The LA Times has an interesting article about what basically amounts to an underground bunker in Washington, DC full of “a century’s worth of the nation’s musical and cinematic legacy” – or, more specifically, 100 miles of shelves stacked with “reels of film; kinescopes; videotape and screenplays; magnetic audiotape; wax cylinders; shellac, metal and vinyl discs; wire recordings; paper piano rolls; photographs; manuscripts; and other materials.” It sounds like a culture-lover’s version of the giant warehouse at the end of Raider’s of the Lost Arc!
So what is it? It used to be a Federal Reserve storehouse for money during the Cold War (a safe stockpile of cash in case of a nuclear attack), but nowadays it’s under the ownership of the Library of Congress. It’s two-fold mission? The conservation and restoration of its vast archive (with the help of a large staff of workers) and the job of helping grant complete public access to it.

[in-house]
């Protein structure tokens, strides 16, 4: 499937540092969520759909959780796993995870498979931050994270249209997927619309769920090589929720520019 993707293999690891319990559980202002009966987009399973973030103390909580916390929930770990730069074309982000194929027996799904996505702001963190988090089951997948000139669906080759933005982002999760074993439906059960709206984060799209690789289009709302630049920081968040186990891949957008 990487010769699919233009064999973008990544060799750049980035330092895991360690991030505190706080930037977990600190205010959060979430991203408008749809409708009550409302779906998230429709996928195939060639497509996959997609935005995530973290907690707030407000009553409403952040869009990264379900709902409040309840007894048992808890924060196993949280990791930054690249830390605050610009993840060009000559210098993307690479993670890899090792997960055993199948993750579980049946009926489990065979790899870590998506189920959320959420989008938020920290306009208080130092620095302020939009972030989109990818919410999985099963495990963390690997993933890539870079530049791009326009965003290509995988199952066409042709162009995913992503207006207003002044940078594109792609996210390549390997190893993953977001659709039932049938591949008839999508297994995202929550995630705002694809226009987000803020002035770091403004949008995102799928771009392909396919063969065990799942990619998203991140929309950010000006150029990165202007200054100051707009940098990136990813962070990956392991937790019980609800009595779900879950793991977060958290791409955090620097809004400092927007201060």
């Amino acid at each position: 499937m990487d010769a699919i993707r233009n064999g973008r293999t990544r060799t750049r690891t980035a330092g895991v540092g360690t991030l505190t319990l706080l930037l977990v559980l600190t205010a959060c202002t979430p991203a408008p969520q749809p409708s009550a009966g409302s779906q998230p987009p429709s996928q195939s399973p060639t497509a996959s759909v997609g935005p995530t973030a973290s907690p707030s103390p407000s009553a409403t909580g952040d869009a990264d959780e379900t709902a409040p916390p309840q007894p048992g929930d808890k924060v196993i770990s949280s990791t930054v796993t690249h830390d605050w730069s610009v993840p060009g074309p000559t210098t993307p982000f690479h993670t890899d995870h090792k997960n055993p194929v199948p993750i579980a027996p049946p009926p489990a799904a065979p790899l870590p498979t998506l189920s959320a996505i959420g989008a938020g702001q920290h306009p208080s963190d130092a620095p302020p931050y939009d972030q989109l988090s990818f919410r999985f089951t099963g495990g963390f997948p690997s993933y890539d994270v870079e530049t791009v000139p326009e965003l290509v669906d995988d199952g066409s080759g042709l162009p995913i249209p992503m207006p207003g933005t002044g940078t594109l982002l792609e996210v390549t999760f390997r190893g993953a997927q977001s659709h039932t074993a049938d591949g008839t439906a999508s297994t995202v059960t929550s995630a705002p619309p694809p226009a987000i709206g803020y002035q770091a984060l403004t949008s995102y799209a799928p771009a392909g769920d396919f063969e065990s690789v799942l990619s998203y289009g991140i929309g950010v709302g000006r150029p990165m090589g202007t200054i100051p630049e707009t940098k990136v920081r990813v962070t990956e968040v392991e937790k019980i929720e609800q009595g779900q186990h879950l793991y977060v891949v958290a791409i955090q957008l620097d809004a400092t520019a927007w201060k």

The latter half of the article covers the difficulties with that second mission – granting complete access to this stash by the public – and specifically how copyright laws are preventing the complete realization of that dream. As the project’s director, Loren Schoenberg, says, “My goal is to have all of it, every last second of it, available on the Internet … But you can’t do that, because you’re dealing with [musicians’] estates, labels, record companies and publishers.”
You can read more about the bunker and what Shoenberg and others are doing to help everyone get access to this amazing resource by clicking on over to the article here.